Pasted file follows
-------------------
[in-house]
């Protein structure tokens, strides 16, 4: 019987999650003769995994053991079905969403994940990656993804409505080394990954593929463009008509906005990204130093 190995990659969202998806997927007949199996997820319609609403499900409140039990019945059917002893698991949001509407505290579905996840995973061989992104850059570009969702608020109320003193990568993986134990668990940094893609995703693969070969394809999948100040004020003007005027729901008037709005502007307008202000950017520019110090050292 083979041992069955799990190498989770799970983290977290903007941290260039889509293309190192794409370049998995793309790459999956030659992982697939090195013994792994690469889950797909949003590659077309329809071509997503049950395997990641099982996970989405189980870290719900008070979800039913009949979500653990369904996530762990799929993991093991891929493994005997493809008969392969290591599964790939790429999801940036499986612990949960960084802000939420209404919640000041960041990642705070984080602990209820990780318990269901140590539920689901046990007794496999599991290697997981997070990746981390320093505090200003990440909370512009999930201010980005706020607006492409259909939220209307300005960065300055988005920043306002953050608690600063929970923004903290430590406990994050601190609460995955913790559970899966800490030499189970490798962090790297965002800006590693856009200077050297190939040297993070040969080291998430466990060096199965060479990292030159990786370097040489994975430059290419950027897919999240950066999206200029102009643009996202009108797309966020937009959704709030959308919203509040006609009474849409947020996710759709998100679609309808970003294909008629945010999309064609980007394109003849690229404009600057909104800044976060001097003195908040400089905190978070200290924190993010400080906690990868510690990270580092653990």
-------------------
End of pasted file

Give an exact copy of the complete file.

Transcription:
[in-house]
């Protein structure tokens, strides 16, 4: 019987999650003769995994053991079905969403994940990656993804409505080394990954593929463009008509906005990204130093 190995990659969202998806997927007949199996997820319609609403499900409140039990019945059917002893698991949001509407505290579905996840995973061989992104850059570009969702608020109320003193990568993986134990668990940094893609995703693969070969394809999948100040004020003007005027729901008037709005502007307008202000950017520019110090050292 083979041992069955799990190498989770799970983290977290903007941290260039889509293309190192794409370049998995793309790459999956030659992982697939090195013994792994690469889950797909949003590659077309329809071509997503049950395997990641099982996970989405189980870290719900008070979800039913009949979500653990369904996530762990799929993991093991891929493994005997493809008969392969290591599964790939790429999801940036499986612990949960960084802000939420209404919640000041960041990642705070984080602990209820990780318990269901140590539920689901046990007794496999599991290697997981997070990746981390320093505090200003990440909370512009999930201010980005706020607006492409259909939220209307300005960065300055988005920043306002953050608690600063929970923004903290430590406990994050601190609460995955913790559970899966800490030499189970490798962090790297965002800006590693856009200077050297190939040297993070040969080291998430466990060096199965060479990292030159990786370097040489994975430059290419950027897919999240950066999206200029102009643009996202009108797309966020937009959704709030959308919203509040006609009474849409947020996710759709998100679609309808970003294909008629945010999309064609980007394109003849690229404009600057909104800044976060001097003195908040400089905190978070200290924190993010400080906690990868510690990270580092653990």